El real de los cartagineses / José Antonio Ramos Sucre

The Camp of the Carthaginians

     The enemies were attacking us in a cowardly manner, from their mountains and cliffs. The crags of that place simulated monoliths and columns, and at the very least they equaled a man’s height.

     The surgeons, imperturbable when facing the lament of the wounded, were working day and night extracting the most insidious arrows, equipped with lateral nails in the shape of fish-hooks.

     One of those men descended, in the secret of the night, to the pavilion of our chieftain and killed him without provoking suspicion or alarm. We were admiring such a prolonged sleep.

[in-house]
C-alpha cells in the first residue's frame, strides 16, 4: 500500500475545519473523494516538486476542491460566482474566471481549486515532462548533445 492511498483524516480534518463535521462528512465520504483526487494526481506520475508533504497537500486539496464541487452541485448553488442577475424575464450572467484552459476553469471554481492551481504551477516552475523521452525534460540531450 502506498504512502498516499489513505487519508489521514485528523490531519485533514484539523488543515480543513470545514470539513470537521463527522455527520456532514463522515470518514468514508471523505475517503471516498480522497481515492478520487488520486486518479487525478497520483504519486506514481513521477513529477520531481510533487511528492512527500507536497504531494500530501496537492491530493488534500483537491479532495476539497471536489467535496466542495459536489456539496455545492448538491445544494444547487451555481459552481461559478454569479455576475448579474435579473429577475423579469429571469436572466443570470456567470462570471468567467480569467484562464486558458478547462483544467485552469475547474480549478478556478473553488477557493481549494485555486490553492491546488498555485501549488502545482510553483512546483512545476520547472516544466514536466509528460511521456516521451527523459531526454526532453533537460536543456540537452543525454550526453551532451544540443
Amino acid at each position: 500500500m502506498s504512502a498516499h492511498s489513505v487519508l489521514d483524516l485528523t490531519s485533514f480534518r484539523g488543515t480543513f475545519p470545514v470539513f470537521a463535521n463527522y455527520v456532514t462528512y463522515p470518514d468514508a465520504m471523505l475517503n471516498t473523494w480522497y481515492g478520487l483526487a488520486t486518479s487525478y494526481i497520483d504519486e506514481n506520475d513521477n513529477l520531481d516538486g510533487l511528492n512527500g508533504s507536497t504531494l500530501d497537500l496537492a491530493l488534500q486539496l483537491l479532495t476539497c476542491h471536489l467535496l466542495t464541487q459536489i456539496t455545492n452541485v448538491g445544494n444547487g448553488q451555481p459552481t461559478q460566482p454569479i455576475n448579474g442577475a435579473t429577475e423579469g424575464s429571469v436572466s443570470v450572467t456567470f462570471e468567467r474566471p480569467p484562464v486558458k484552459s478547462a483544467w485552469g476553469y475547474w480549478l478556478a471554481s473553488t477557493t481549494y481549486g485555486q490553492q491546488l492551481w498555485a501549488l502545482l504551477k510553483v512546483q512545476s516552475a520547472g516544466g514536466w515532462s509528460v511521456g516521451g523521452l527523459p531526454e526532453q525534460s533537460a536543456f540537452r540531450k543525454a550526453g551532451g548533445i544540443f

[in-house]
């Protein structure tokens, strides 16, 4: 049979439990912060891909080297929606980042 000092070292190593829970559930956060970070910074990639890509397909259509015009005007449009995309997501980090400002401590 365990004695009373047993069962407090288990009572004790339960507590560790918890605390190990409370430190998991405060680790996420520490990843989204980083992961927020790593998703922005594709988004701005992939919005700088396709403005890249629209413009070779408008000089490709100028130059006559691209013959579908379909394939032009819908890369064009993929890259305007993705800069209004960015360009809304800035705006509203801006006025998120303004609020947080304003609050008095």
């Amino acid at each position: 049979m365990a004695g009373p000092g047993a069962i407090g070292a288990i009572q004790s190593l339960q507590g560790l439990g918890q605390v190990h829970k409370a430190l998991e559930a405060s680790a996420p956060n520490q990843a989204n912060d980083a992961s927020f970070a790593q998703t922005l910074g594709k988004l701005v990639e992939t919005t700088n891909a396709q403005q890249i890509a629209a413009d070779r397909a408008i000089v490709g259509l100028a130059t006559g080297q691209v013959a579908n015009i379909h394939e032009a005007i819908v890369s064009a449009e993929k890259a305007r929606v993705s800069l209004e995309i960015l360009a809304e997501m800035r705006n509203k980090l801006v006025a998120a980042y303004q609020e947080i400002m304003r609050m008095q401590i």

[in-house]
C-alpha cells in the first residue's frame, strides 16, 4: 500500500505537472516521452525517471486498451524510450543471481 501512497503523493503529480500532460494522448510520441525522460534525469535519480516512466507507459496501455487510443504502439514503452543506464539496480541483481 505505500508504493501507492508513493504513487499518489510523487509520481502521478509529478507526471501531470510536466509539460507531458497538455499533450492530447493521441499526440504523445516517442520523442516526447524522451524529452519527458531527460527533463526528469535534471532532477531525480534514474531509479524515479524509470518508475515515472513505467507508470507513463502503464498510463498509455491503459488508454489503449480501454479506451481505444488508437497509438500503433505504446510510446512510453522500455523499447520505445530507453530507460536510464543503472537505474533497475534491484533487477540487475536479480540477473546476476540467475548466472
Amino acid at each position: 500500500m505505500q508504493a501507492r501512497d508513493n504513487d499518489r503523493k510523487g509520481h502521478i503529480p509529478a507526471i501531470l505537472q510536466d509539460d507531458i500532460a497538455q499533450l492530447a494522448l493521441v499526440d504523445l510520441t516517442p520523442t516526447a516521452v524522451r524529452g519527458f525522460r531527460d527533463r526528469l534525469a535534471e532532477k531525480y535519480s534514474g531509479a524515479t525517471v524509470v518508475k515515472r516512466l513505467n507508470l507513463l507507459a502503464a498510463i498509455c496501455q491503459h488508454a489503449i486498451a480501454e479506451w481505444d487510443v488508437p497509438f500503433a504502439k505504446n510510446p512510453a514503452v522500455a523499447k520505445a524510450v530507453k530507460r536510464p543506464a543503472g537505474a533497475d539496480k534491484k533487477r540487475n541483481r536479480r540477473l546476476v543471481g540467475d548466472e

We captured the invader as he was escaping to his satisfaction, leaving the line of our camp far behind. He resisted, without exhaling a single complaint, the most painstaking tortures. He wasn’t perturbed when the torturer, an assistant to the surgeons, amputated his hands and soldered his arteries applying an incandescent iron.

     The leaders of the army gathered in a venerable senate to choose the new chieftain. One of them was opting for the appointment of a carefree and clever chief, capable of remedying the difficulties of the soldier. He saw in youth the guarantee of victory and he made an effort until I was named as the favorite.

     I was the youngest of the captains.

Las formas del fuego (1929)

{ José Antonio Ramos Sucre, Obra completa, Caracas: Biblioteca Ayacucho, 1989 }

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